back to article Facebook's login-to-other-sites service lets scum slurp your stuff

It's possible for miscreants to secretly extract people's personal information via Facebook's Login service – the tool that lets you sign into websites using just a Facebook ID. Readers will be familiar with Steven Englehardt, a Mozilla privacy engineer who pursues privacy research for his PhD at Princeton, whose work on …

  1. Anonymous Coward
    Anonymous Coward

    How Facebook Executive Scum help Scum outside FB

    How Facebook Helps Shady Advertisers Pollute the Internet:

    https://www.bloomberg.com/news/features/2018-03-27/ad-scammers-need-suckers-and-facebook-helps-find-them

    1. Anonymous Coward
      Anonymous Coward

      Re: How Facebook Executive Scum help Scum outside FB

      It's a depressing read, that bloomsberg article and, as a Pole, I'm pretty embarrassed that such shitheads make the news :/

    2. LDS Silver badge

      The article bottom line: "It just sucks money out of the poorest people."

      That's what they aim for. That's an industry that doesn't create real value, just destroys it.

      It's strange how people loathe companies like Microsoft or Oracle - which in many ways deserve it, but at least, actually created real products for real needs - while they're still in awe towards companies like Facebook which are built from the ground up to take advantage of them exploiting their weaknesses, in exchange for some candies.

  2. fidodogbreath Silver badge

    And is anyone here surprised by this?

    Anyone at all?

    [crickets]

    1. Hans 1 Silver badge

      Re: And is anyone here surprised by this?

      Yes, mongodb.com ? Where is the facebook login thingy on that ?

    2. Keith Langmead

      Re: And is anyone here surprised by this?

      Not in the slightest, though it's nice to see my constant avoidance of the "login with your Facebook/Gmail" option for all these years has now been justified. Yeah, no thanks, I'd rather have a separate and unique login for each individual website!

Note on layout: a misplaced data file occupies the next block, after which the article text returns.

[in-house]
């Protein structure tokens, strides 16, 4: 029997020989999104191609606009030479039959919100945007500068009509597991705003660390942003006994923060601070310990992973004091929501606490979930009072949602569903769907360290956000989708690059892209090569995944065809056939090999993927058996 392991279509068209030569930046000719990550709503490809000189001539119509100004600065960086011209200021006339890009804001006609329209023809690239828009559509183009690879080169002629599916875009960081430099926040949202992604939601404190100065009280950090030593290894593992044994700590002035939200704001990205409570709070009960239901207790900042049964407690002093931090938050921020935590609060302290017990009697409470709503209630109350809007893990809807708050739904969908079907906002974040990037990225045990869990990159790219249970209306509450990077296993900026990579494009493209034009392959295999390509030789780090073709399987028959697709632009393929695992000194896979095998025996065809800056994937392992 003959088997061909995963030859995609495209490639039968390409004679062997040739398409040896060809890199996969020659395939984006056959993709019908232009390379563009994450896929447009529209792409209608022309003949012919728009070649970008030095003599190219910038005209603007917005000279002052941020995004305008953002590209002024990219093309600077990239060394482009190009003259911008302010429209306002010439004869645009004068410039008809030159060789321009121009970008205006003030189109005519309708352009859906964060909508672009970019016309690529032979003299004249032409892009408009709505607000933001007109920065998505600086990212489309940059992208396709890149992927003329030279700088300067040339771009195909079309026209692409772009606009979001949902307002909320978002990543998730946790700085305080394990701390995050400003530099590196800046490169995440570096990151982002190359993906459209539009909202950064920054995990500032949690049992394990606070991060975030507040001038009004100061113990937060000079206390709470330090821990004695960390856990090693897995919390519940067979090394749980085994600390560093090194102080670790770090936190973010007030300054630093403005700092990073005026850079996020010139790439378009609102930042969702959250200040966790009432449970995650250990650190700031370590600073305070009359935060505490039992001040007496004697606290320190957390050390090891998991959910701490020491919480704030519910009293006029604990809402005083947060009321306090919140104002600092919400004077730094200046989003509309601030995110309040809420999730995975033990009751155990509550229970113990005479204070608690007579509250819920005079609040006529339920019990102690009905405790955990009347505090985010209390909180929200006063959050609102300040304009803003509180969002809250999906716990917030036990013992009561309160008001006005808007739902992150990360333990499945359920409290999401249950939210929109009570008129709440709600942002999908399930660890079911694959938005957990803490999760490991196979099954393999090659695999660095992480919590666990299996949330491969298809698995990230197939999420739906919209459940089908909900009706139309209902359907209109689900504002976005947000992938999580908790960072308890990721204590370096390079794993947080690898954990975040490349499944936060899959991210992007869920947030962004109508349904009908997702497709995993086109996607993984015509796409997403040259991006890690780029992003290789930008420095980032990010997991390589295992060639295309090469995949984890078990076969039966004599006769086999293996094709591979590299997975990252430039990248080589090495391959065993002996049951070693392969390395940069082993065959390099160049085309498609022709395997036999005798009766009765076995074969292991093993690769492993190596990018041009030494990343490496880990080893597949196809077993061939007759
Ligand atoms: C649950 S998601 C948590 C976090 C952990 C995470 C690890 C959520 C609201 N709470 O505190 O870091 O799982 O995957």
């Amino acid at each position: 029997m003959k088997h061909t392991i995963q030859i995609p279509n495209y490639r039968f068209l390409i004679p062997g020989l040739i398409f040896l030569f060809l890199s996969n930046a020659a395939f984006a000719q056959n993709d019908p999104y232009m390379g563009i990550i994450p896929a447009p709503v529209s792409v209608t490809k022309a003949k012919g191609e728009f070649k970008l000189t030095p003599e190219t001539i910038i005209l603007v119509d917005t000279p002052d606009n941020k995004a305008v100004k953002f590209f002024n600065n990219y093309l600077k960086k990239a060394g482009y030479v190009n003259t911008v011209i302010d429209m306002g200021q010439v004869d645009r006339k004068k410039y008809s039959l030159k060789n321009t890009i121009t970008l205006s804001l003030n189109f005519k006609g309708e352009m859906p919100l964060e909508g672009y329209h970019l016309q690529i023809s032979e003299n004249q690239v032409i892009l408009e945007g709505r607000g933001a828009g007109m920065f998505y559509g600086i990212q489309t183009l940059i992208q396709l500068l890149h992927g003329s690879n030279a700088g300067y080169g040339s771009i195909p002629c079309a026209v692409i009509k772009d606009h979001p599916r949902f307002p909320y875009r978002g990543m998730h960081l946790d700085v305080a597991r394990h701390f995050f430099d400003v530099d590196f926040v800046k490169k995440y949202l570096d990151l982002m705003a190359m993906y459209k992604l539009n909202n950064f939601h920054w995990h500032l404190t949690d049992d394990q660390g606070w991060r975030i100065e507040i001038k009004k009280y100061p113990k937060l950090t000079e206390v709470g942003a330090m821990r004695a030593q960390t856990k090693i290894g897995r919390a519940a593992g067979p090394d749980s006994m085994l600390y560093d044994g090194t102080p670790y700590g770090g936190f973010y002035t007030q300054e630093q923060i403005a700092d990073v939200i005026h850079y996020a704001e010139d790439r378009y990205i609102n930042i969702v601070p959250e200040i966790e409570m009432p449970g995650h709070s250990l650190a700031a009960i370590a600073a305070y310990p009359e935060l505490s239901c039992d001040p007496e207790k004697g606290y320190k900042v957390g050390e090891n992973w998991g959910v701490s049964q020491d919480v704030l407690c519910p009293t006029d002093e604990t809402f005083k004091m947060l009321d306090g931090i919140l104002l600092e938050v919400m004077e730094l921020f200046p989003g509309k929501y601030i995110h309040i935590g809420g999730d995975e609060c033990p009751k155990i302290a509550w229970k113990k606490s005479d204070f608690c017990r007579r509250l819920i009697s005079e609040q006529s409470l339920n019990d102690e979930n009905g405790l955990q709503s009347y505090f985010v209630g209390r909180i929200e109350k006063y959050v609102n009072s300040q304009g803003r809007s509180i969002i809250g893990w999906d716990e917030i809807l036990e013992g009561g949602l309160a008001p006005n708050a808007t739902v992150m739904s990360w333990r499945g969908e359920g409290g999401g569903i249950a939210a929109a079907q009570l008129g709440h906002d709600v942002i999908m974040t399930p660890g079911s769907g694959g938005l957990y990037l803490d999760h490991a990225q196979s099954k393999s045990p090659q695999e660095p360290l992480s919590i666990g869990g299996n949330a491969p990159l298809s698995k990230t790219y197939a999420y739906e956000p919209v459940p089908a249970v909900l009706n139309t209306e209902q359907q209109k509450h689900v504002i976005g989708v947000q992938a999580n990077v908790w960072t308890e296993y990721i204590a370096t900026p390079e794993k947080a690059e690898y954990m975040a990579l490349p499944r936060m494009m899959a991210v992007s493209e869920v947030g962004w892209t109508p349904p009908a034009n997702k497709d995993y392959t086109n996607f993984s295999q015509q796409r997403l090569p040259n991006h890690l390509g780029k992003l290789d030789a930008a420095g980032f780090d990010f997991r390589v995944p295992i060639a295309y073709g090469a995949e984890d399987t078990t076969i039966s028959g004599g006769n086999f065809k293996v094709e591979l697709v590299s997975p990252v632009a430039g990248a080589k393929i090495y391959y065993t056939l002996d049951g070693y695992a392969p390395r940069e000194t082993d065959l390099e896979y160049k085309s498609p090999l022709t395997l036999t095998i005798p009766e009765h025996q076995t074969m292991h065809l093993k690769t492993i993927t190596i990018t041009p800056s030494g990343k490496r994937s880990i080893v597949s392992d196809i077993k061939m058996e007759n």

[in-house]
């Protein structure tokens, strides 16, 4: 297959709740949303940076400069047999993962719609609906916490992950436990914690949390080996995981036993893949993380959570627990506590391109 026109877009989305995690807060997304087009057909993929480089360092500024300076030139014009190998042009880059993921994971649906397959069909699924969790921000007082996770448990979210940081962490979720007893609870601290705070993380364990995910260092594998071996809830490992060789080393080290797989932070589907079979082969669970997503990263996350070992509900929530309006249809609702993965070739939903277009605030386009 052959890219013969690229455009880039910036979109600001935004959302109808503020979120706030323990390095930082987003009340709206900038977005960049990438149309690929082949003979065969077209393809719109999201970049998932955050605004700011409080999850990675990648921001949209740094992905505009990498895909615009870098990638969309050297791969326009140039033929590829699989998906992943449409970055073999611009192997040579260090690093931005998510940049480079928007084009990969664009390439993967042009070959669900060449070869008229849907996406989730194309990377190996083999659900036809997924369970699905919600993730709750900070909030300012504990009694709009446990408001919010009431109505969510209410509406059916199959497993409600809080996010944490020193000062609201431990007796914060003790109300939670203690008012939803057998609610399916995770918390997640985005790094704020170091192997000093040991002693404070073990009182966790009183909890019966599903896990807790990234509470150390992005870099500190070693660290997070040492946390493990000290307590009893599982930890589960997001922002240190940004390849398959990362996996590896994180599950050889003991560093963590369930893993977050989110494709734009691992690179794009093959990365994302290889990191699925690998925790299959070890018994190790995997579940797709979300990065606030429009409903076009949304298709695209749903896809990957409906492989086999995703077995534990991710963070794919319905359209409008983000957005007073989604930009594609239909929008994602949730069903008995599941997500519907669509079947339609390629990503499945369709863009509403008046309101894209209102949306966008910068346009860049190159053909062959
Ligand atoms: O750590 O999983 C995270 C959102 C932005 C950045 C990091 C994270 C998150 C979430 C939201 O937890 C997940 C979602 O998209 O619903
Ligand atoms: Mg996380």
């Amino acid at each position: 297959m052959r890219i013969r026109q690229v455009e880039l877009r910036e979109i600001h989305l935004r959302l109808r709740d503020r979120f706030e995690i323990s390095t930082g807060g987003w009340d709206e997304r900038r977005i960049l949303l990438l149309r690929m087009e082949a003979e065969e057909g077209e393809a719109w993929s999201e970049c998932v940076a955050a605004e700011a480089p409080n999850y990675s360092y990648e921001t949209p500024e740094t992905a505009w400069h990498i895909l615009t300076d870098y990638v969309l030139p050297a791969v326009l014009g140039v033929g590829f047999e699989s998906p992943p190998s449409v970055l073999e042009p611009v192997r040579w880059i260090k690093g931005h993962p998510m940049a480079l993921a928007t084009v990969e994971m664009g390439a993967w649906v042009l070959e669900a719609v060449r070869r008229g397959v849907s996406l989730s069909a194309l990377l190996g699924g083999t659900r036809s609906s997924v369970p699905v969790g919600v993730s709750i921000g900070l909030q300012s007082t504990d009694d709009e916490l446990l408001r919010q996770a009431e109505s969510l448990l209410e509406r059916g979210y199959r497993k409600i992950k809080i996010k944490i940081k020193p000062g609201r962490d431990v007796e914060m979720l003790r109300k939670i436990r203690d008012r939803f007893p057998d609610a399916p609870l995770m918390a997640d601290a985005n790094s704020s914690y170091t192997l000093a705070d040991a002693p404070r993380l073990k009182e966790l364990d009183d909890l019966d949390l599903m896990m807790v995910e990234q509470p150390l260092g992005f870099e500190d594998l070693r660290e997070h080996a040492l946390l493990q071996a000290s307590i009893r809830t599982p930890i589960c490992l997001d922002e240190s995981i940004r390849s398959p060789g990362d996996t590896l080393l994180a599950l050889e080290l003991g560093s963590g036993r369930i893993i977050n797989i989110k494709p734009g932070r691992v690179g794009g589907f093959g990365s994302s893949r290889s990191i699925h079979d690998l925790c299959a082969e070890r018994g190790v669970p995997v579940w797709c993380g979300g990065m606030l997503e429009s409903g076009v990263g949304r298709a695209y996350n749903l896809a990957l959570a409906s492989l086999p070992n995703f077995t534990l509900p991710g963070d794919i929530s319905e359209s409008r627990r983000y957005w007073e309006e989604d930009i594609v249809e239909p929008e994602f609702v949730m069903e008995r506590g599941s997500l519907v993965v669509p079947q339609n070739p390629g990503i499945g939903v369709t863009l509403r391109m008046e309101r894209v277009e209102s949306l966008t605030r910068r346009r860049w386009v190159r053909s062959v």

1. VinceH

        Re: And is anyone here surprised by this?

        Facebook: The site that keeps on giving...

        your information away.

      2. Vector
        Facepalm

        Re: And is anyone here surprised by this?

        "Not in the slightest, though it's nice to see my constant avoidance of the "login with your Facebook/Gmail" option for all these years has now been justified. Yeah, no thanks, I'd rather have a separate and unique login for each individual website!"

        Yeah. You know that thing where they say don't use the same username and password for multiple sites...

  3. Anonymous Coward
    Anonymous Coward

    The only Facebook news worth reading anymore is what Facebook tell their 'real' Users:

    https://www.facebook.com/business/a/performance-marketing-strategies

    https://www.jandlmarketing.com/blog/how-facebooks-latest-announcement-will-impact-your-ad-targeting/

    1. JohnFen Silver badge

      Re: The only Facebook news worth reading anymore is what Facebook tell their 'real' Users:

      I've been reading the various internet advertising industry websites just to see their reaction to the greater awakening that people are having to Facebook (and, by extension, all other internet advertising companies).

      The level of contempt the industry shows for the people they're advertising to is truly astounding. It rivals even the level of contempt that you regularly see from Silicon Valley. But then, I'm increasingly suspecting that there's little actual difference between those two groups.

  4. revenant Silver badge

    Jeez

    Is there anything Facebook does that doesn't take the worst privacy-invading option?